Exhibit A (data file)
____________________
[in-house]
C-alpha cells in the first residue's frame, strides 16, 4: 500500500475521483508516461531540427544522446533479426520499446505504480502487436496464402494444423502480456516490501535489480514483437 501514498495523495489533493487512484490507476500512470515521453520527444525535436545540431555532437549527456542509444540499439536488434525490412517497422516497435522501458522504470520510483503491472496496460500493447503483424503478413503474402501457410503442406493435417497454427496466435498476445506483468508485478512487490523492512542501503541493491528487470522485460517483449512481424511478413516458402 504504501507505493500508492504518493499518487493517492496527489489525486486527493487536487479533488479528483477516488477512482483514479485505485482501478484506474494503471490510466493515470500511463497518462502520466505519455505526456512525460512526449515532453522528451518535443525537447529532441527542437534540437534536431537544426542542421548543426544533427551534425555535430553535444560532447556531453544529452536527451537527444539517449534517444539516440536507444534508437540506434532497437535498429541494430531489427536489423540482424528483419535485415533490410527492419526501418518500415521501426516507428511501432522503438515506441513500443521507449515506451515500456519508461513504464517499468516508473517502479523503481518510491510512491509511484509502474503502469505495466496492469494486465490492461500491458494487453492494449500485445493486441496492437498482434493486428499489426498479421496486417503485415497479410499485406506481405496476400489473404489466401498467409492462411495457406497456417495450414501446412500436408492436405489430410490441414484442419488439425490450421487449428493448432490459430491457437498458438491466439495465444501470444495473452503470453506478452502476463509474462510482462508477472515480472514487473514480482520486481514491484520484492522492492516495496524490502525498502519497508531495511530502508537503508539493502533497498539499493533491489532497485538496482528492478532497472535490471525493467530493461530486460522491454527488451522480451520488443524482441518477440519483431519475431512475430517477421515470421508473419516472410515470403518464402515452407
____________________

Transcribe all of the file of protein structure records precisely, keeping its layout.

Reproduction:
[in-house]
C-alpha cells in the first residue's frame, strides 16, 4: 500500500475521483508516461531540427544522446533479426520499446505504480502487436496464402494444423502480456516490501535489480514483437 501514498495523495489533493487512484490507476500512470515521453520527444525535436545540431555532437549527456542509444540499439536488434525490412517497422516497435522501458522504470520510483503491472496496460500493447503483424503478413503474402501457410503442406493435417497454427496466435498476445506483468508485478512487490523492512542501503541493491528487470522485460517483449512481424511478413516458402 504504501507505493500508492504518493499518487493517492496527489489525486486527493487536487479533488479528483477516488477512482483514479485505485482501478484506474494503471490510466493515470500511463497518462502520466505519455505526456512525460512526449515532453522528451518535443525537447529532441527542437534540437534536431537544426542542421548543426544533427551534425555535430553535444560532447556531453544529452536527451537527444539517449534517444539516440536507444534508437540506434532497437535498429541494430531489427536489423540482424528483419535485415533490410527492419526501418518500415521501426516507428511501432522503438515506441513500443521507449515506451515500456519508461513504464517499468516508473517502479523503481518510491510512491509511484509502474503502469505495466496492469494486465490492461500491458494487453492494449500485445493486441496492437498482434493486428499489426498479421496486417503485415497479410499485406506481405496476400489473404489466401498467409492462411495457406497456417495450414501446412500436408492436405489430410490441414484442419488439425490450421487449428493448432490459430491457437498458438491466439495465444501470444495473452503470453506478452502476463509474462510482462508477472515480472514487473514480482520486481514491484520484492522492492516495496524490502525498502519497508531495511530502508537503508539493502533497498539499493533491489532497485538496482528492478532497472535490471525493467530493461530486460522491454527488451522480451520488443524482441518477440519483431519475431512475430517477421515470421508473419516472410515470403518464402515452407